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Wednesday, March 2, 2016

Steal This, Please

FEE encourages you to steal from

You’ll find this legend at the bottom of every web-page:

“This work is licensed under a Creative Commons Attribution 4.0 International License, except for material where copyright is reserved by a party other than FEE.”

This license entitles you to take anything on the site that belongs to FEE and republish it, translate it, broadcast it, print it, give it away–just acknowledge FEE as the source and note if you’ve made any changes.

By doing this, FEE is a leader in the “sharing economy” that has become a trend among free-market non-profits and beyond.

Does this mean you can take the FEE translation of Bastiat’s The Law, print up 100,000 copies, and hand them out to every high-school senior in your state? Sure, so long as you give attribution to FEE. 

What if you’re a commercial site and earn advertising revenue from our content? More power to you!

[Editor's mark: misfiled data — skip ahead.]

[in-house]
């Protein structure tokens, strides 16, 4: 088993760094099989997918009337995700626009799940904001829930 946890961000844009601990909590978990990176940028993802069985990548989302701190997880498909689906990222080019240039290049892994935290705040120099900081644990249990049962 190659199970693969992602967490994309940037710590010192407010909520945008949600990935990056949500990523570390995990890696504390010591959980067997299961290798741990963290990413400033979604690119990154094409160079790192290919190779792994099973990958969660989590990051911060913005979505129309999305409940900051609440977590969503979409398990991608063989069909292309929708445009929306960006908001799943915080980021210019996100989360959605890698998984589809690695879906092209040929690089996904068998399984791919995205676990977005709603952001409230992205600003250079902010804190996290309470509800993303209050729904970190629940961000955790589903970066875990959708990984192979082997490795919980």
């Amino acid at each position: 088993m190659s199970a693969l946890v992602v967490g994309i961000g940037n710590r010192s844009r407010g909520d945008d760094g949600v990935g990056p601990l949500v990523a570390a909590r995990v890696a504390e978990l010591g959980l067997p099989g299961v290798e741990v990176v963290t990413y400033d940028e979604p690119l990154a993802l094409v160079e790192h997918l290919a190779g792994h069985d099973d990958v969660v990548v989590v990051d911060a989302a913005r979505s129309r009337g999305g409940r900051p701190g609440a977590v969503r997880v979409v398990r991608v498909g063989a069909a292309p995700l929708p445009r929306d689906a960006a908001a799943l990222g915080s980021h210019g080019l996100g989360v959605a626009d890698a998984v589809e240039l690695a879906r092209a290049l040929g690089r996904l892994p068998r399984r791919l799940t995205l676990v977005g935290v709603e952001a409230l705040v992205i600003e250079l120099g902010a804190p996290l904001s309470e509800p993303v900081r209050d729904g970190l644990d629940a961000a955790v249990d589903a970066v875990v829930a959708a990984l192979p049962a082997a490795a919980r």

This idea is not new at FEE. Since 1946, following the lead of our founder Leonard E. Read, FEE has granted permission to republish (with attribution) anything that wasn’t subject to a license agreement with a third party. By posting our policy conspicuously, we remove the hesitation that people might have otherwise felt about taking our stuff.

We (and the freedom movement at large) gain two major benefits from sharing.

First, other people accomplish FEE’s mission at no cost to us. We’ve lost count of the languages that FEE content has been translated into, without our hiring a translator. We’ve lost count of the websites—including commercial sites like Newsweek—that have carried our content to their readers, giving us free distribution, public relations and referrals back to

Second, this sort of generosity is contagious. We have arrangements with dozens of sites to republish pieces that we believe would be of particular interest to our youth audience. As a result, we now obtain more than half of our content for free. 

Unfortunately, while the content may be free, the distribution is not! It requires an editor to curate it, a social media manager to display it, and a web developer to upgrade the site to accommodate the explosion in traffic that we’ve experienced (from 280,000 visitors in February 2015 to 767,000 visitors this past February). 

If you like the direction the movement is going with shared content, please contribute to moving it forward through an investment in FEE’s work and mission.

  • Wayne Olson is the Chairman of FEE's Board of Trustees and a former executive director of the Foundation for Economic Education.